Freedom of the Press - Congo, Republic of (Brazzaville) (2005)

Status: Partly Free
Legal Environment: 17
Political Influences: 17
Economic Pressures: 17
Total Score: 51

Population: n/a
GNI/capita: n/a
Life Expectancy: 48
Religious Groups: Christian (50 percent), animist (48 percent), Muslim (2 percent)
Ethnic Groups: Kongo (48 percent), Sangha (20 percent), Teke (17 percent), M'Bochi (12 percent), other (3 percent)
Capital: Brazzaville

The Republic of Congo's constitution guarantees press freedom, and the government generally respects this right in practice. In 2001, the government abolished censorship and sharply reduced penalties for defamation. The new press code liberalized the broadcasting sector, although political parties are not permitted to own radio or television stations. Prison sentences can still be handed down in cases of incitement to ethnic hatred, violence, or civil war, while libel is generally punishable by monetary fines. Media watchdog groups say that excessive fines are sometimes used to harass publications critical of the government. In late January 2004, officials from the state oil company filed six defamation complaints and sought heavy fines against the weekly L'Observateur for articles alleging mismanagement of public funds. Instances of physical harassment or attacks against journalists have become relatively rare.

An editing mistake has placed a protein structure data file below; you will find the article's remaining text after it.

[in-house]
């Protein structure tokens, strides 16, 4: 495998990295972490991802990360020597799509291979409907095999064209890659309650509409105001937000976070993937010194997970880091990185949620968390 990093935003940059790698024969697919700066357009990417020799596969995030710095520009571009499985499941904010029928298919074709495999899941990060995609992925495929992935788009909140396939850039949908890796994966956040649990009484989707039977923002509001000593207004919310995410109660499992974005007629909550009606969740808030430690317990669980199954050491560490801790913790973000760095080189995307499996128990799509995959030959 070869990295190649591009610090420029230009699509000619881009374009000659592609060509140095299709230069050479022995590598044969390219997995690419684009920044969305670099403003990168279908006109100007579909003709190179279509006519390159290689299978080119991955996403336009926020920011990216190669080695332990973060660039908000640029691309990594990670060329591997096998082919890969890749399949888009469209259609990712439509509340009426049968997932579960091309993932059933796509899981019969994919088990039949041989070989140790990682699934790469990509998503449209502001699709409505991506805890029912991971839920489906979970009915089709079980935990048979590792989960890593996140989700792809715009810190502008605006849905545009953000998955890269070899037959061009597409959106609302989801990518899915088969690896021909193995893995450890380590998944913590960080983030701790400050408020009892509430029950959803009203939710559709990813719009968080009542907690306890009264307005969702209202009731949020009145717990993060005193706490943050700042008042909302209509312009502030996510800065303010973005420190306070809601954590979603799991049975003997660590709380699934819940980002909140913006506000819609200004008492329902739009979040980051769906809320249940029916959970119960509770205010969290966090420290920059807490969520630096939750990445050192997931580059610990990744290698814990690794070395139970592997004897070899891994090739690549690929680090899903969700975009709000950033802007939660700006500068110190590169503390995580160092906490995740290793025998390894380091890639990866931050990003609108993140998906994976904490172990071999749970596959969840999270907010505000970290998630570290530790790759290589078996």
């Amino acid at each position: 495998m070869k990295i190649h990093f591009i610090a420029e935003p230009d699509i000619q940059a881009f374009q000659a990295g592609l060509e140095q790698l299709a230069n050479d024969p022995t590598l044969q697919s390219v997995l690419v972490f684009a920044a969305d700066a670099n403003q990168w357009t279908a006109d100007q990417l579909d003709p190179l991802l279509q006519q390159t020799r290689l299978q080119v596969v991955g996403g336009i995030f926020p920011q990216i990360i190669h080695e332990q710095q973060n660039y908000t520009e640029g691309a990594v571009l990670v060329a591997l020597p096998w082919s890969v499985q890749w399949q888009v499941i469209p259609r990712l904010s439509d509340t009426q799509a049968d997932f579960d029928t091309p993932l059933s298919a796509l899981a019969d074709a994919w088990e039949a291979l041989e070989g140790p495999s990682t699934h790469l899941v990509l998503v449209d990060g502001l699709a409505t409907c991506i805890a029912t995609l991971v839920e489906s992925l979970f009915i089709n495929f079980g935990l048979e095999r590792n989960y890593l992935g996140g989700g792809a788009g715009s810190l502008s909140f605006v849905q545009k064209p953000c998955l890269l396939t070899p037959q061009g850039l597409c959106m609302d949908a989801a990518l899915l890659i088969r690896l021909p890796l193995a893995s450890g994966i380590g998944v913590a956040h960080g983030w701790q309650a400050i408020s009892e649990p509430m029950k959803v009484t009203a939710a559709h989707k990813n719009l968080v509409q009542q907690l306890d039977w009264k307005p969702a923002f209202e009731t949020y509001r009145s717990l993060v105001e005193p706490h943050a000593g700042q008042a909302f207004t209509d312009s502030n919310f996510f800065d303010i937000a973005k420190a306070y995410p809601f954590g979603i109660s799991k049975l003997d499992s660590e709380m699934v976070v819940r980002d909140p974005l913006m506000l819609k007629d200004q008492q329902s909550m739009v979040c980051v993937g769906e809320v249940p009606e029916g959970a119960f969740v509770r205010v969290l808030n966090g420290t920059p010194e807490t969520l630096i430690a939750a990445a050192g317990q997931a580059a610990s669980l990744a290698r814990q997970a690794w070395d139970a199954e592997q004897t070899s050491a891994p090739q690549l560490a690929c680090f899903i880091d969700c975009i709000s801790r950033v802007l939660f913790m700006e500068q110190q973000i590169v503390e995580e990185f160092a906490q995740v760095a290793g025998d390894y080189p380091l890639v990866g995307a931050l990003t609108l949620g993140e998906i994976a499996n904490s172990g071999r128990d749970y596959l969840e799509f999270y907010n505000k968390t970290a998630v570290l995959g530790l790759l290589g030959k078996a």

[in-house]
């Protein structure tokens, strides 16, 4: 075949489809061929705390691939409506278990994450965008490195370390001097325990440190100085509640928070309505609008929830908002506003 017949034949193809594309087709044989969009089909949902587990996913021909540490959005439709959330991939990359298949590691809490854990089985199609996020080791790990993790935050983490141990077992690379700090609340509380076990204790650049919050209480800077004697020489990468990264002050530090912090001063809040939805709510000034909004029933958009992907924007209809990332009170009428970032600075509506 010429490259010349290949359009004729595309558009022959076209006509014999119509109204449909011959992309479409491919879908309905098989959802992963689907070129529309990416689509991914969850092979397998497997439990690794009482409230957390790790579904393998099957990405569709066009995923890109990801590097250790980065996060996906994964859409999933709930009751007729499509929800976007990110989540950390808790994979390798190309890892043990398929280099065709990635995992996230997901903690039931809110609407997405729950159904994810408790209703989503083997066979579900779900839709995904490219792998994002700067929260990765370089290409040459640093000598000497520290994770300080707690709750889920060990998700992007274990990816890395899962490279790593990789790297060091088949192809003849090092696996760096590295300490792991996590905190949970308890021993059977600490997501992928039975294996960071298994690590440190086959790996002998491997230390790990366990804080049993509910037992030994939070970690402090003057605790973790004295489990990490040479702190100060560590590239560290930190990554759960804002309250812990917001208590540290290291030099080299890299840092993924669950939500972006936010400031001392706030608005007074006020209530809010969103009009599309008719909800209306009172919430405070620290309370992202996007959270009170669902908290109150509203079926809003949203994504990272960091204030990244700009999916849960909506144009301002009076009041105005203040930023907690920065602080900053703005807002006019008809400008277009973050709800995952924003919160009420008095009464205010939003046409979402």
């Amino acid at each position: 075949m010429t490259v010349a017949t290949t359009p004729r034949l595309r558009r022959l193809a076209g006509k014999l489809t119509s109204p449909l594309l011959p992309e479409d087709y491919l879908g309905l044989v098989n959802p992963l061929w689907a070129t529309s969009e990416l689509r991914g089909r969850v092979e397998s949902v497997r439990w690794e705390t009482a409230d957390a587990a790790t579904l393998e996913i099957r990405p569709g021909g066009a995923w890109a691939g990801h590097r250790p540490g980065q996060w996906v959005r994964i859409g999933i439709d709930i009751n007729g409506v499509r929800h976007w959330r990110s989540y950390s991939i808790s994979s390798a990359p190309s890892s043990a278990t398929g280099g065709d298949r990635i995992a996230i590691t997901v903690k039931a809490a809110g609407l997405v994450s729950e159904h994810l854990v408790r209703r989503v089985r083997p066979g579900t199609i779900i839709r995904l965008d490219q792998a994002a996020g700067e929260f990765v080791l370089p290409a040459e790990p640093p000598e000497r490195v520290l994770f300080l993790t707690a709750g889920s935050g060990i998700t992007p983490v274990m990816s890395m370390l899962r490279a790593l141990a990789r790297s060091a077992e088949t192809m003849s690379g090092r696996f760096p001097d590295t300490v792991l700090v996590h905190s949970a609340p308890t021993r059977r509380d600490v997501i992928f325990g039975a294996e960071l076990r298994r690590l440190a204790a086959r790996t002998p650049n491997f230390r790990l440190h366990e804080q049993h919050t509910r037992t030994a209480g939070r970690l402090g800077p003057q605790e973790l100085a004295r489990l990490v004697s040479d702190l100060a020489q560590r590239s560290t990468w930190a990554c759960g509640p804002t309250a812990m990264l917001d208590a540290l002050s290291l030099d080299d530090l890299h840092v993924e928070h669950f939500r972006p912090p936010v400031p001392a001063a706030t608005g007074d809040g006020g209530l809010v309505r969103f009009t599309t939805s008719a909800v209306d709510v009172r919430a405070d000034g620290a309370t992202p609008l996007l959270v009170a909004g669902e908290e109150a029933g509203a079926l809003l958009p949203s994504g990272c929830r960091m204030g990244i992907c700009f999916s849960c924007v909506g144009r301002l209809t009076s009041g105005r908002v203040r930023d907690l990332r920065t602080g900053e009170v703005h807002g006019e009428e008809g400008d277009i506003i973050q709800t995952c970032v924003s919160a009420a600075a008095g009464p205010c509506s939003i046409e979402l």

About 10 private newspapers appear weekly in Brazzaville, and they often publish articles and editorials that are critical of the government. However, because these publications are not distributed widely outside the capital and other urban areas, most Congolese rely on radio broadcasts for information. The government continues to monopolize the broadcast sector, and journalists at state-owned outlets are expected to report favorably on official policies. According to the U.S. State Department, several journalists who deviated from this practice were transferred or removed from their jobs during the year. International correspondents based in Brazzaville also faced some pressure from authorities; in November, the government asked the BBC to remove their local correspondent, and a reporter for Radio France Internationale who was researching a politically sensitive story was detained and interrogated by security forces before being escorted onto her plane back to France. There are approximately 10 domestic Internet service providers and no government restrictions on Internet use.

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